Howland man lived full life of adventure
Ralph McIntyre, 93, of Howland, an officer in the Merchant Marines during World War II, was aboard a vessel bound for Durban, on the east coast of South Africa. He was suddenly awakened by the sounding of the general alarm.
He jumped up, opened his porthole and was shocked by what he saw. There was a Nazi submarine on the surface close by his ship. It was every man to his station and “we got away,” McIntyre said.
The reason McIntyre was aboard this ship was that in early 1942, he had received officer’s training from the Coast Guard Academy in New London, Conn. He had graduated as an ensign but had been quickly promoted to full lieutenant because of his previous experience on Great Lakes ore ships.
As a young man, he had needed money to go to college and had found work on Great Lakes ships, following in his father’s footsteps. While traveling south from Lake Superior, his vessel full of iron ore split amidships.
There was tremendous stress on the vessel’s hull because its length was approximately the same as the distance between two wave troughs. A sudden high wave amidships caused the ends to drop into the troughs, thereby splitting the ship to its waterline. They went into Sault Ste. Marie, Mich., immediately for temporary repairs, then down to River Rouge, south of Detroit, for permanent repairs, and McIntyre had made enough money to go to The Ohio State University for a semester.
McIntyre’s first trip as a Merchant Marine began on the west coast, where he boarded a Hog Islander, a slang name for a ship built on Hog Island, in the Delaware River near Philadelphia, the first shipyard ever built for mass production of ships.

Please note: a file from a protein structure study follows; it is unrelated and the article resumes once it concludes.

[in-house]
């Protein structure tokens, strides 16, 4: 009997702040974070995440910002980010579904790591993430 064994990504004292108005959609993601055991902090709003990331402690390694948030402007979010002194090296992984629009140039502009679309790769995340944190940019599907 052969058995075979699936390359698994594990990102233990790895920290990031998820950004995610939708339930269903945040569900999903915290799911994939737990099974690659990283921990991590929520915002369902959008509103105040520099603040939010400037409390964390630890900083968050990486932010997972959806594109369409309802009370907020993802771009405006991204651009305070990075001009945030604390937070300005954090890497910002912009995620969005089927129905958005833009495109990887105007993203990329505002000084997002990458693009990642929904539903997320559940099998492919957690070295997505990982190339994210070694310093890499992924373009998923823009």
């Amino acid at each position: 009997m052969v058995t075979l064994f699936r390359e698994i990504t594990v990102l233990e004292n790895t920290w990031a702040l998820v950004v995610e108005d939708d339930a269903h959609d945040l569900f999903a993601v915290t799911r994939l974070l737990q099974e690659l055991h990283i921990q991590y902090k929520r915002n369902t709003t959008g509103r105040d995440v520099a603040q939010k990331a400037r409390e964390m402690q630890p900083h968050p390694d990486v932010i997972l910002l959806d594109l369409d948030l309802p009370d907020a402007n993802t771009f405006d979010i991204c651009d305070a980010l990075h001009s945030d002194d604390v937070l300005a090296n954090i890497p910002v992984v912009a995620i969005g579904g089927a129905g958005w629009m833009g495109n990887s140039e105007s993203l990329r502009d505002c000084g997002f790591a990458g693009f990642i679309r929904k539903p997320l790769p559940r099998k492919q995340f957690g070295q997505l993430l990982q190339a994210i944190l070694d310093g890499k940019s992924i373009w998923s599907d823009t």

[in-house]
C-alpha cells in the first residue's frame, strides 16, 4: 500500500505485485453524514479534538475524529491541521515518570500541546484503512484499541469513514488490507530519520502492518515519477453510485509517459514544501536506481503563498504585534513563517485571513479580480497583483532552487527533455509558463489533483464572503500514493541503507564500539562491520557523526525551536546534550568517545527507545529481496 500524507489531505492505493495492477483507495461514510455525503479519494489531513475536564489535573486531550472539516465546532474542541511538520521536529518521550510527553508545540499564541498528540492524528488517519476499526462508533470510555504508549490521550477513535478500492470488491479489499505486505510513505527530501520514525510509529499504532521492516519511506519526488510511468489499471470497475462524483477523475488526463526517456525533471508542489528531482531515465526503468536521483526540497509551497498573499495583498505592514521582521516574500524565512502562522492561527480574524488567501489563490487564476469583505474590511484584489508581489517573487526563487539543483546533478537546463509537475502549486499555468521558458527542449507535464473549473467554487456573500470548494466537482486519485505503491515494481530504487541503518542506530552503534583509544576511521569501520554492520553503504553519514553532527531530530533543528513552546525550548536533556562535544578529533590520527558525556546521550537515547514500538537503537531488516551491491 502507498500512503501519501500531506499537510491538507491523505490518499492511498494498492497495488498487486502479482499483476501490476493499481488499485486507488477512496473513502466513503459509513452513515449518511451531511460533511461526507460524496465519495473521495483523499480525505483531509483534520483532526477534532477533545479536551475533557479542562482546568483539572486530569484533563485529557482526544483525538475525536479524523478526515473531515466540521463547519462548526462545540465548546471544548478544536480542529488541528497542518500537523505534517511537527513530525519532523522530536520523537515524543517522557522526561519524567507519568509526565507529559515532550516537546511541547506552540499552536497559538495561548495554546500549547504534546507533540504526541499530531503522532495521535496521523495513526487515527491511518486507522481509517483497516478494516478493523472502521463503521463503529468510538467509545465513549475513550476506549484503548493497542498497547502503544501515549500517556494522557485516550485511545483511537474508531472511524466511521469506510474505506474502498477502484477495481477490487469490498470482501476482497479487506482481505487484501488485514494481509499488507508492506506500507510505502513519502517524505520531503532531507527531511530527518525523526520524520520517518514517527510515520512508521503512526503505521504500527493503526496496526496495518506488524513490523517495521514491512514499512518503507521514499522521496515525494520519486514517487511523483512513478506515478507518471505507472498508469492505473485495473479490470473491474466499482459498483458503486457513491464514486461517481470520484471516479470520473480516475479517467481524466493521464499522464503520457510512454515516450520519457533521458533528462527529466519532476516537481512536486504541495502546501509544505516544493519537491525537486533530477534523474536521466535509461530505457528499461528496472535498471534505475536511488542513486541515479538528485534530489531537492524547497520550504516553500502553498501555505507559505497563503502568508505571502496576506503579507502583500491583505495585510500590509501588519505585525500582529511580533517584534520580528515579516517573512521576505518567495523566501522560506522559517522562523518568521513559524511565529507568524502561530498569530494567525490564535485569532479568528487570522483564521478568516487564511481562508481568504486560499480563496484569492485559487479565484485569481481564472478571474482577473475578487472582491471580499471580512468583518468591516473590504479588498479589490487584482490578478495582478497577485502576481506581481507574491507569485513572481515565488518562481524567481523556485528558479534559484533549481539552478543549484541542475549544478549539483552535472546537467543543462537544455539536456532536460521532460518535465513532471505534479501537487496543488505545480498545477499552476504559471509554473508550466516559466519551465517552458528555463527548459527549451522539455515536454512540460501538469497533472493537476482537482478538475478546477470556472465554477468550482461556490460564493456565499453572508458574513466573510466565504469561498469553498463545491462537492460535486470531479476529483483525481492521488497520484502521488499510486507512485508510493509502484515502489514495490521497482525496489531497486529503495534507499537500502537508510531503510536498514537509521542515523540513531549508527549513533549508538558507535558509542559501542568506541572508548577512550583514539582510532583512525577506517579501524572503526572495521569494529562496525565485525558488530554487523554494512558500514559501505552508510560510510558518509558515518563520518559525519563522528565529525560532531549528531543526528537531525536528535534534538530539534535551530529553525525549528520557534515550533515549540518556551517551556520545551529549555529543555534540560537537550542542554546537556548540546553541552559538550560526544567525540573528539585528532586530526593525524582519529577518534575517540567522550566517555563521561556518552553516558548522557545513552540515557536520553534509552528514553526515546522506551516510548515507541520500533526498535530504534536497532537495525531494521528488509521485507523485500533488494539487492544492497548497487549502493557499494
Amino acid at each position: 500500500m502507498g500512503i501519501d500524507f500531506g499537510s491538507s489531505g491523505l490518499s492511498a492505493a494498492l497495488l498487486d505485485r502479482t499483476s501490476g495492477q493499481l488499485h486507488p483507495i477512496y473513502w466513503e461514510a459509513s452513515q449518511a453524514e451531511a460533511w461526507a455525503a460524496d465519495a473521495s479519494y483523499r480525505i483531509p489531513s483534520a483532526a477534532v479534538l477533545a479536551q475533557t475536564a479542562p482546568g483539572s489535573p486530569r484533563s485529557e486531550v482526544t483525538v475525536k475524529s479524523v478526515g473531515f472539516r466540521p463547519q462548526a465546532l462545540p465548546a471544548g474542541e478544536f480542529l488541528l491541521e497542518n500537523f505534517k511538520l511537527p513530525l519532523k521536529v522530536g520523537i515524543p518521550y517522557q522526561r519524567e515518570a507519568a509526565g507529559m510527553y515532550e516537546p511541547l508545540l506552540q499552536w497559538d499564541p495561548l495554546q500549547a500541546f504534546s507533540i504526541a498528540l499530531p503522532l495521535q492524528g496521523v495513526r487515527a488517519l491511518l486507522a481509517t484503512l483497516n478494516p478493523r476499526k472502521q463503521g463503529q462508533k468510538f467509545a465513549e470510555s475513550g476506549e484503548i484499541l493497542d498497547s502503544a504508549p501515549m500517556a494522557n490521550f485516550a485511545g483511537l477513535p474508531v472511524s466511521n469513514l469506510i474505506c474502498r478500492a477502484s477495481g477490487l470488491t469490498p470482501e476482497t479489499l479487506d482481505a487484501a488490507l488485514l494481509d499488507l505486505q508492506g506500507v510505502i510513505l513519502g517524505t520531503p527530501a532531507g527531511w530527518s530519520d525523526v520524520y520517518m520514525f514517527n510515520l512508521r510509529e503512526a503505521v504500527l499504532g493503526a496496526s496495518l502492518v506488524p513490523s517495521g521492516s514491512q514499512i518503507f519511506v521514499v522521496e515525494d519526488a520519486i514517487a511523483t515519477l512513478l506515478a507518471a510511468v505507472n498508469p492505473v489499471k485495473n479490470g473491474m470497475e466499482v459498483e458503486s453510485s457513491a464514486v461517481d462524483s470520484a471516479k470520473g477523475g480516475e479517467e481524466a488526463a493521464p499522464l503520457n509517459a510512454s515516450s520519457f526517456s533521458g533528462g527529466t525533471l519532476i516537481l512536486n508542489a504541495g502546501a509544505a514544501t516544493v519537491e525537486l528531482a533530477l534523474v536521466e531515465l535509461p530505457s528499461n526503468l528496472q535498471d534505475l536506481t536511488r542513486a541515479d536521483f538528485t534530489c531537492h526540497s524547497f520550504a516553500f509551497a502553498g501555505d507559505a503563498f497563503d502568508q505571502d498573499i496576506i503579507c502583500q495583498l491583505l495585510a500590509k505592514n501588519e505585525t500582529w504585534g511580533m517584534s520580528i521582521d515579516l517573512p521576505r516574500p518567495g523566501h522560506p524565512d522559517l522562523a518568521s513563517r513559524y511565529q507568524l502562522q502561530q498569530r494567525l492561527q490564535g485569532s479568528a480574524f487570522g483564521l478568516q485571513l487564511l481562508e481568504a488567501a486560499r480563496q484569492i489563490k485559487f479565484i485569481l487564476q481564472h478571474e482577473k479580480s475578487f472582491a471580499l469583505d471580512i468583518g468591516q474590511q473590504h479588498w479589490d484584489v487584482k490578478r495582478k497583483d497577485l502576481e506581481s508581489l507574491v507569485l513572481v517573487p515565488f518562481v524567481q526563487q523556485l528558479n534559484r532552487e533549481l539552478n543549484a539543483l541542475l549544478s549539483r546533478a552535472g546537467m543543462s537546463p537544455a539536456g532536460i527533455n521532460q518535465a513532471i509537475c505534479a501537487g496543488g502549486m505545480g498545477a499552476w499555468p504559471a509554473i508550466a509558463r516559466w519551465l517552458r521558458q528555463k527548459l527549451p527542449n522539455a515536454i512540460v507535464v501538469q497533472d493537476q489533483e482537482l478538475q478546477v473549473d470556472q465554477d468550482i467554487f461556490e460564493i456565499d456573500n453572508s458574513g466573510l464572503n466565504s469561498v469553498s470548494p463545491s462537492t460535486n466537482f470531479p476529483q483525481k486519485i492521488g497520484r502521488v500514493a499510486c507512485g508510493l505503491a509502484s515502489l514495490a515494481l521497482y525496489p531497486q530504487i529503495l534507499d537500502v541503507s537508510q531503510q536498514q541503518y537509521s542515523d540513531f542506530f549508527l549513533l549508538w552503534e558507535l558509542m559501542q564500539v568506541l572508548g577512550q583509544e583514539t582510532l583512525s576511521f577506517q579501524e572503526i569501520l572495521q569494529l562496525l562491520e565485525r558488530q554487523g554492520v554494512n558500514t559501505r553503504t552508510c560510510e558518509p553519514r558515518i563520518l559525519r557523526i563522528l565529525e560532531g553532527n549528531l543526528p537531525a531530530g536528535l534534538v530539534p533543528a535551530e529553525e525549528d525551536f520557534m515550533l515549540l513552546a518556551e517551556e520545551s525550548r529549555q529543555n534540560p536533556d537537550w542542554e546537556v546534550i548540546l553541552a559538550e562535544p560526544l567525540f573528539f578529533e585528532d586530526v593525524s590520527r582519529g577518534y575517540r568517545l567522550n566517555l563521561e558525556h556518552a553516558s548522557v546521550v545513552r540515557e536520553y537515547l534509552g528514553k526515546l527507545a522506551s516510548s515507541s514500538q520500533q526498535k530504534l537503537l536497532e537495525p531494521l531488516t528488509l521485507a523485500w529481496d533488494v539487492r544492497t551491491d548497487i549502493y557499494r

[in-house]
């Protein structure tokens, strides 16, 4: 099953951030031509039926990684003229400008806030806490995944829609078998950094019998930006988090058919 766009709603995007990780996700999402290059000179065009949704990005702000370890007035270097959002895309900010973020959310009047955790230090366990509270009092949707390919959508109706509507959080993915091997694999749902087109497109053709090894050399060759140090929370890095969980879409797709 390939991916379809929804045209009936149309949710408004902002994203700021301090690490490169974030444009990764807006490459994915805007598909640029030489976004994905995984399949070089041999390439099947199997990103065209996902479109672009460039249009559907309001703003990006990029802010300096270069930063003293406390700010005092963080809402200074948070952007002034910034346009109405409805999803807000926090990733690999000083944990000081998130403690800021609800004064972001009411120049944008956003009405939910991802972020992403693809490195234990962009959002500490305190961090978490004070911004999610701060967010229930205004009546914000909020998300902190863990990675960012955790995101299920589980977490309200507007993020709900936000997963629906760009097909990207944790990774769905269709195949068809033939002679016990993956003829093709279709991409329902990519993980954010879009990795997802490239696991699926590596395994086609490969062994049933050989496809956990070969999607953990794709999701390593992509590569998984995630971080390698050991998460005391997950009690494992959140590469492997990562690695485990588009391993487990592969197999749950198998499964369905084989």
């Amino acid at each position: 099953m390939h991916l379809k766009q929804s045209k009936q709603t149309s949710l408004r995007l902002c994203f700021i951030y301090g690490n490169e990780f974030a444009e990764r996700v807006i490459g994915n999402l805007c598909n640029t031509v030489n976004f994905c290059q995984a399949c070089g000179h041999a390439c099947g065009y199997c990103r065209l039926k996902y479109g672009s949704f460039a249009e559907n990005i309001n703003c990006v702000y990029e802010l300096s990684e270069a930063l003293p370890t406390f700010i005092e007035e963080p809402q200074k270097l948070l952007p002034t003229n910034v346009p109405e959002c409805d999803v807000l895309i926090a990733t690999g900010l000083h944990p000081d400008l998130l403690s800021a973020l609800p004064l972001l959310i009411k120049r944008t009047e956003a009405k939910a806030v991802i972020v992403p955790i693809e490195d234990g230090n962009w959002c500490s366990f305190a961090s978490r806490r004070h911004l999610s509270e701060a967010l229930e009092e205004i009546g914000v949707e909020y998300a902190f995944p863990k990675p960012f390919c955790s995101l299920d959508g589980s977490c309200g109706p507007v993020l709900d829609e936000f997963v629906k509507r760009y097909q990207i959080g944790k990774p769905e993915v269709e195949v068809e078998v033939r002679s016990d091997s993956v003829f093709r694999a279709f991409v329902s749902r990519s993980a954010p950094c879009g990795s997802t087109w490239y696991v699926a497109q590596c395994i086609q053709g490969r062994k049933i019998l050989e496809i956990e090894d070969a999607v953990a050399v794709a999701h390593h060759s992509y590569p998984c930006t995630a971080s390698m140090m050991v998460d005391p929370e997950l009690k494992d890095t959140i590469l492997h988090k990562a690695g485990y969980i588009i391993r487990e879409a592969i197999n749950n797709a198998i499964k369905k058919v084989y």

McIntyre sailed from California, through the Panama Canal back to the East Coast. From then on, as chief engineer, he had major responsibilities on oil tankers and cargo ships, traveling to Liverpool, England; Haifa, Israel; the Persian Gulf, the Black Sea; and as far as Singapore.
One trip he made was on a cargo ship heading for the Persian Gulf. They docked at the port of Bushehr on the west coast of Iran. The cargo, destined for Russia, was a number of disassembled machine shops, foodstuffs and Lend-Lease Act items. The ship’s crew off-loaded it all onto a waiting freight train and accompanied it to the Russian border. There, they were ordered off the train and a typically authoritarian Russian crew took over.
McIntyre stayed in the Merchant Marines until nine months after the war ended in 1945. When he was discharged, he told me, he threw all his uniforms into the New York Harbor, a dramatic conclusion of his military service.
As a married civilian, McIntyre took a job in the Texas oil fields for three years. He and his wife wanted to be closer to relatives as they started their family. They returned to Ohio, where he joined Warren Tool Co. and retired from there as president.
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